There are also some ‘red flag symptoms’ that need urgent investigation – so please book to see a doctor as soon as you can. These include:

  • Unintentional weight loss
  • Persistent abdominal pains
  • Persistent bloating that doesn’t settle
  • Passing fresh or old blood in your stool
  • A persistent change in your bowel habit
  • Passing looser, runnier stools
  • Something just doesn’t feel right! Trust your gut.

I’m often contacted by women who begin transitioning through the menopause with all the symptoms of hot flushes, night sweats, mood swings and weight gain, but are also experiencing digestive symptoms that they’ve never experienced before. If you are getting bloated, constipated with bouts of indigestion and acid reflux, my go-to supplement protocol is my Live Bacteria capsules and Digestive Enzymes tablets. Take one Live Bacteria capsule before breakfast and one before bed with a little cold water and one Digestive Enzymes tablet before lunch and dinner. Try this for 30 days initially then get back to us with some feedback. I can guarantee that you will feel a whole lot better.

Is menopause to blame for my gut symptoms?

Other steps you can take to ease and resolve gut symptoms that you may be experiencing during the menopausal years include:

Regain your balance with phytoestrogens – because part of the problem here is a decrease in oestrogen, eating phytoestrogens that mimic what’s lost can help relieve symptoms. Try to incorporate the following sources into your diet: soya (tofu, tempeh, miso), veggies (beans, potatoes), fruits (dates, apples), seeds (flax, sesame), grains (oats, barley), mint, ginseng, fennel, and anise, among others.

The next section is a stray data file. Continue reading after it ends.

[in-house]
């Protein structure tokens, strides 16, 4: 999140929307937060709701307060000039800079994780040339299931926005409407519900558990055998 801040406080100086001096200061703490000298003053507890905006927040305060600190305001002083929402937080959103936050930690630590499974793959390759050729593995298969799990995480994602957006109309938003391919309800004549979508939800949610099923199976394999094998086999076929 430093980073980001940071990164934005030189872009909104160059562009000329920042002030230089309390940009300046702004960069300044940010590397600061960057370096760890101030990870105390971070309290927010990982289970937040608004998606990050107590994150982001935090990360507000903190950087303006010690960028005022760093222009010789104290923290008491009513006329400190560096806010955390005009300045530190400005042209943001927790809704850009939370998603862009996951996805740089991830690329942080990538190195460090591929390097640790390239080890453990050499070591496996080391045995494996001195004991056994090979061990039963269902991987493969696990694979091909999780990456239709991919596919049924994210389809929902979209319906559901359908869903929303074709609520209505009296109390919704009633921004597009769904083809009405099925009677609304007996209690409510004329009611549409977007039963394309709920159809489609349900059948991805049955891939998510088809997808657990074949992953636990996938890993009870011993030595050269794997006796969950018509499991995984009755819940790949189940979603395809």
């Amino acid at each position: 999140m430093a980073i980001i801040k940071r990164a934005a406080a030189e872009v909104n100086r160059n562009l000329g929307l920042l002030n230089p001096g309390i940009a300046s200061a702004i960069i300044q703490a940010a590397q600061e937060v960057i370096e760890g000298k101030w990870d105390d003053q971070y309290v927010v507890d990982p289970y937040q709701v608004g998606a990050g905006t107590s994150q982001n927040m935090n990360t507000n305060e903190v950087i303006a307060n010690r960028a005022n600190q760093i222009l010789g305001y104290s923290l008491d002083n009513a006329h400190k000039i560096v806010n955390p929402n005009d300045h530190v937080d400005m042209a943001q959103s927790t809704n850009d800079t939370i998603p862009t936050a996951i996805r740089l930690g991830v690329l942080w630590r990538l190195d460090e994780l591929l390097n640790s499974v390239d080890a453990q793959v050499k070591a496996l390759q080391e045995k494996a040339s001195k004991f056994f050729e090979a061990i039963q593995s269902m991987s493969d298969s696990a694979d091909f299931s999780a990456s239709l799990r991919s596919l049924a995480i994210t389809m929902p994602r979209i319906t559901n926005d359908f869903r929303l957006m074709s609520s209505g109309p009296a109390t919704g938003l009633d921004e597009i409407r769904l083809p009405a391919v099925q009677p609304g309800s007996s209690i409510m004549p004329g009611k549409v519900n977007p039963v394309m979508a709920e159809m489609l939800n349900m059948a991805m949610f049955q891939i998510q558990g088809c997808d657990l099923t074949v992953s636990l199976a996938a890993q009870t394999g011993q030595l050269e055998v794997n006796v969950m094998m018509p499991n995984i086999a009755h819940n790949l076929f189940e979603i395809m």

Get more magnesium – magnesium does a lot of good stuff for menopause symptoms, not least of which is helping to relieve digestive issues like wind and constipation. (It can also help minimise menopausal mood swings, keep bones strong, support your immune system, and regulate heartbeat, so go and get some!) Do be mindful that too much magnesium can cause diarrhoea, but good sources include leafy veggies like spinach, whole grains, sweet potatoes, peanuts, oat bran, cornmeal, some fish (mackerel), tomatoes, figs, avocados, bananas, peanuts, pumpkin seeds, and (yay!) dark chocolate.

Keep your omega 3 levels topped up – omega 3 fatty acids may play a role in easing menopausal symptoms such as depressed moods and anxiety, night sweats and hot flushes; it also can help improve sleep, calm levels of inflammation in the body, and help to lower the risk for cardiovascular disease. If you are not eating oily fish three times a week, I recommend supplementing with a daily Omega 3 capsule.